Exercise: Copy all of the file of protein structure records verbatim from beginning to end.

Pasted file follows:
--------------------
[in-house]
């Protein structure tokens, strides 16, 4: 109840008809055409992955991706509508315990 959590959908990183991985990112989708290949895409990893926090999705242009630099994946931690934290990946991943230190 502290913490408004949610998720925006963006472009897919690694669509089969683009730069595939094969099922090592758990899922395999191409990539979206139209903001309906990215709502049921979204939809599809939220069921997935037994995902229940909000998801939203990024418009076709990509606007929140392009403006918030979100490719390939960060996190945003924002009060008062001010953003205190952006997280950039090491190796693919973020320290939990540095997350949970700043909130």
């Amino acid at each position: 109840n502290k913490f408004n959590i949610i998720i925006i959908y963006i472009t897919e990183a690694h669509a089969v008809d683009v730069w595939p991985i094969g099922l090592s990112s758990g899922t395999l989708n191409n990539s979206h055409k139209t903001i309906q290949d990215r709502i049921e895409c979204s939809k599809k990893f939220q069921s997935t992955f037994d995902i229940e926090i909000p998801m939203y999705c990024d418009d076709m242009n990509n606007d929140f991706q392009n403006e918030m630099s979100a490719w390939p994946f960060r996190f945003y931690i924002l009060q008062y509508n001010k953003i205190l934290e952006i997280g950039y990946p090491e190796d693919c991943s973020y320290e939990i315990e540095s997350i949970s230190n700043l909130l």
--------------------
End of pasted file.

[in-house]
């Protein structure tokens, strides 16, 4: 109840008809055409992955991706509508315990 959590959908990183991985990112989708290949895409990893926090999705242009630099994946931690934290990946991943230190 502290913490408004949610998720925006963006472009897919690694669509089969683009730069595939094969099922090592758990899922395999191409990539979206139209903001309906990215709502049921979204939809599809939220069921997935037994995902229940909000998801939203990024418009076709990509606007929140392009403006918030979100490719390939960060996190945003924002009060008062001010953003205190952006997280950039090491190796693919973020320290939990540095997350949970700043909130």
């Amino acid at each position: 109840n502290k913490f408004n959590i949610i998720i925006i959908y963006i472009t897919e990183a690694h669509a089969v008809d683009v730069w595939p991985i094969g099922l090592s990112s758990g899922t395999l989708n191409n990539s979206h055409k139209t903001i309906q290949d990215r709502i049921e895409c979204s939809k599809k990893f939220q069921s997935t992955f037994d995902i229940e926090i909000p998801m939203y999705c990024d418009d076709m242009n990509n606007d929140f991706q392009n403006e918030m630099s979100a490719w390939p994946f960060r996190f945003y931690i924002l009060q008062y509508n001010k953003i205190l934290e952006i997280g950039y990946p090491e190796d693919c991943s973020y320290e939990i315990e540095s997350i949970s230190n700043l909130l």